The strength of cloud service providers is not in the general offerings, but in the niche offerings. Leveraging the niche specializations in a manner that is holistic to the service your organization offers should be the goal. Yes, you can, and should, use ALL the providers when and where it makes sense. Leverage GCP for AI, Azure for virtual desktops, AWS for storage and BI data analytics. Picking one provider does not mean you are limited to only them. If your IT dept. says otherwise someone has some other motive for not embracing the mindset of 'right tool for the right job'.

Nonsensical Infographics provided by https://chadhagen.com/Nonsensical-Infographics

At this point it has to be pointed out that yes, using multi-cloud is complicated. Lots of networking, compute calculations, bottle-necks to be aware of, pricing schemes, recovery processes, etc, etc, etc... I fail to see how this is any different than the monolith-to-micro-service shift the software industry recently went through. Applications are already breaking down into smaller and smaller parts. To the point where all 3 major providers have FaaS (functions as a Service) offerings. At this point every function basically points to a URI now so that URI be hosted on another cloud provider is transparent to the application and the end user. Configuration stays in the IaC files, secrets in a secret manager, and deployments merged into the CI/CD process you already have.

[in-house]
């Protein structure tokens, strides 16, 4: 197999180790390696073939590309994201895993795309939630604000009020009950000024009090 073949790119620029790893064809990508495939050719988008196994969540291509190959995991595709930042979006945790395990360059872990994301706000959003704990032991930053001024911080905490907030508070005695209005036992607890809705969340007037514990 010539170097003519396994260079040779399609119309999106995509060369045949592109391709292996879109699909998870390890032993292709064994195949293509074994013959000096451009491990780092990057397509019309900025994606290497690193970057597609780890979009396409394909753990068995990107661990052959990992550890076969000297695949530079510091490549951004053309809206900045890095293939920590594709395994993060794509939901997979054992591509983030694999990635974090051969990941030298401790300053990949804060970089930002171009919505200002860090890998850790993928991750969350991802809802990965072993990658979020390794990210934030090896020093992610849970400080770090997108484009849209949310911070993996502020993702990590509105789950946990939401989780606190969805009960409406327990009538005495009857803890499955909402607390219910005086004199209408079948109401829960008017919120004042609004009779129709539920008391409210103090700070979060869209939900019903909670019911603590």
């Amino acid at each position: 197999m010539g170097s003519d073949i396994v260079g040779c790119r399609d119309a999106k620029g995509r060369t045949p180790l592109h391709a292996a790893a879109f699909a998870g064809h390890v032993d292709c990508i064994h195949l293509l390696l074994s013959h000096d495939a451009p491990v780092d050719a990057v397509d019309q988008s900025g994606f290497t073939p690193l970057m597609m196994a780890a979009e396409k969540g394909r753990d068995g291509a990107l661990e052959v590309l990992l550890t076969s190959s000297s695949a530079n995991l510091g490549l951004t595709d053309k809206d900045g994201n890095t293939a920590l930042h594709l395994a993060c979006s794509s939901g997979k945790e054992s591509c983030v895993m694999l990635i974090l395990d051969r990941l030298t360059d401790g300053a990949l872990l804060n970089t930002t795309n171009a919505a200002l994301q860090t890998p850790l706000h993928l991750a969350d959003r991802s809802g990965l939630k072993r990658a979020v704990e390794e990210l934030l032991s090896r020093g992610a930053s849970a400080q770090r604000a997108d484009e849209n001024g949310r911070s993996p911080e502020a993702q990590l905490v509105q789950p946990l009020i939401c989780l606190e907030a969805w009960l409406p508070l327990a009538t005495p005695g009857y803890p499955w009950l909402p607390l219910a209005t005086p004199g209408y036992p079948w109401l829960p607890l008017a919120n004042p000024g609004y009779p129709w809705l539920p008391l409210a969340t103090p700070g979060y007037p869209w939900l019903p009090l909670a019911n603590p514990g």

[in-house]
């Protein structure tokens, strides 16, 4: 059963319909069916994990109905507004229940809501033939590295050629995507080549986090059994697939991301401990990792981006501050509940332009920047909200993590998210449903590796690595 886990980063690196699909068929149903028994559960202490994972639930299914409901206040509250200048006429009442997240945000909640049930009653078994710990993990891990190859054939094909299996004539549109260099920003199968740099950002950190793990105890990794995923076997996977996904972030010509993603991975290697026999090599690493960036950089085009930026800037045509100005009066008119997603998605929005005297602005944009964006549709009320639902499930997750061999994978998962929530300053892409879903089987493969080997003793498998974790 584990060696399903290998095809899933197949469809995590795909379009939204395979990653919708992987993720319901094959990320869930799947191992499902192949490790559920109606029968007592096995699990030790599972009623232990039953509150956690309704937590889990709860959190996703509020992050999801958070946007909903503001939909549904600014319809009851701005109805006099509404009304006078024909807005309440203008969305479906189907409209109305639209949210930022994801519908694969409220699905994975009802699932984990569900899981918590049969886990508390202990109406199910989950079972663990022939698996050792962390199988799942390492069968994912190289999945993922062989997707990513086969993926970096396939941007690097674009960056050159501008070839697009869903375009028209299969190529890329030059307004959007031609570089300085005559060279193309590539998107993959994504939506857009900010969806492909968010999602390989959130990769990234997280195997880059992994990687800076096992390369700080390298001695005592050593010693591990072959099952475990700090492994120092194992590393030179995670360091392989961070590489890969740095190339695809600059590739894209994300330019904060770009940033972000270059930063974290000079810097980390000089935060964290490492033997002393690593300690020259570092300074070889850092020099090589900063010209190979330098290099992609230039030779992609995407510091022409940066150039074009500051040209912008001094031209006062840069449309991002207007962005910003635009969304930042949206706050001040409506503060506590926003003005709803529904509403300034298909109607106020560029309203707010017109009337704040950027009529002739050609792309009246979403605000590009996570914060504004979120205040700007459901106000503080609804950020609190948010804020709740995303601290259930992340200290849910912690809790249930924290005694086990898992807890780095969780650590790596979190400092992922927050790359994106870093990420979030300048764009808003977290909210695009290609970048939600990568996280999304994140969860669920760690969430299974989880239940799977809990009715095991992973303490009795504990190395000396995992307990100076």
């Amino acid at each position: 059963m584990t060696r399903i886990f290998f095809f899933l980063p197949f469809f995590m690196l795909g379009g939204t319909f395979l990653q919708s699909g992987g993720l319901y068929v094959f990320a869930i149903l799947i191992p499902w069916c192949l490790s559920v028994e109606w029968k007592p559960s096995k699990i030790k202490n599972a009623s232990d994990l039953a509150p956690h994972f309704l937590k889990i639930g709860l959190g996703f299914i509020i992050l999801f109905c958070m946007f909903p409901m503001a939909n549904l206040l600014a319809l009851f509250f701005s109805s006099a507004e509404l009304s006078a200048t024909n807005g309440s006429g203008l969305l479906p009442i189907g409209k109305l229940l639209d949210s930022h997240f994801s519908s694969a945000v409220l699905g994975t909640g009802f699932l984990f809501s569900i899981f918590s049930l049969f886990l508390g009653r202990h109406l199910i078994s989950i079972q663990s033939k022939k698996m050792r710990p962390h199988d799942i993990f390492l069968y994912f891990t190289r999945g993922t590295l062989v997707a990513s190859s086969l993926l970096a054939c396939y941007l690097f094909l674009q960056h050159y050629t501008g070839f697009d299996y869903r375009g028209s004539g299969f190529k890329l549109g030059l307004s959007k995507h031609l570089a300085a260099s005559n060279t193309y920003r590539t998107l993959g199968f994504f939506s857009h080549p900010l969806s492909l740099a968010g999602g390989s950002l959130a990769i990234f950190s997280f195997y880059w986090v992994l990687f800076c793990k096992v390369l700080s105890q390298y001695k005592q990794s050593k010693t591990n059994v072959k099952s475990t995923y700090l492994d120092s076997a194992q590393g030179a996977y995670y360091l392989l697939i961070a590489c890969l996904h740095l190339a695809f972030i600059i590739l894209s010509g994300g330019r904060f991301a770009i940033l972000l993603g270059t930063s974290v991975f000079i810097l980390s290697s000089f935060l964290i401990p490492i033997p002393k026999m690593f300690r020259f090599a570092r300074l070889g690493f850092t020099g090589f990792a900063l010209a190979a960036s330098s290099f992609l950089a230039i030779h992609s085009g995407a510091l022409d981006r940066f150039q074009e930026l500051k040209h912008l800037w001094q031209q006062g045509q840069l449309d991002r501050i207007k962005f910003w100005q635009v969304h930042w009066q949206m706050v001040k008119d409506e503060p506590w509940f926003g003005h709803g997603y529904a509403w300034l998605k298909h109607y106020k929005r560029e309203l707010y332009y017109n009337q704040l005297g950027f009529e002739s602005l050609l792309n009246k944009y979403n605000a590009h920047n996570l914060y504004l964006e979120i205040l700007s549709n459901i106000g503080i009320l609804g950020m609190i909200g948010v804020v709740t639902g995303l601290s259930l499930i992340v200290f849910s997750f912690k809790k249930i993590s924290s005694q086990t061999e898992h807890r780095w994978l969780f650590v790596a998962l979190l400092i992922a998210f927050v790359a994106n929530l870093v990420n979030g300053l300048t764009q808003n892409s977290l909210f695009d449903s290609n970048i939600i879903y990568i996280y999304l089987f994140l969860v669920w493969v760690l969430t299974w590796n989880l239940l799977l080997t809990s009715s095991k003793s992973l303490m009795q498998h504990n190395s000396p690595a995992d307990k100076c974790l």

In summation; the notion that a magic bullet solution exists that with save you from your future self is bu****it. The fear of your future self / business situation is leveraged against you in a drive to enable on-boarding. Look past the hype, past the slick marketing ploys, past the exuberant presentations. Vendor lock does, and will always, exist. Leverage the specialized offerings from all the vendors; even if it means missing out on the 'cool new toys' of today. We all know how fast computing changes.

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David J Eddy


AWS Certified (x4), Automated Testing / Continuous Integration / Delivery / Deployment (CI/CDs), Cloud, Containers, Dev(Sec)Ops, Software Engineer.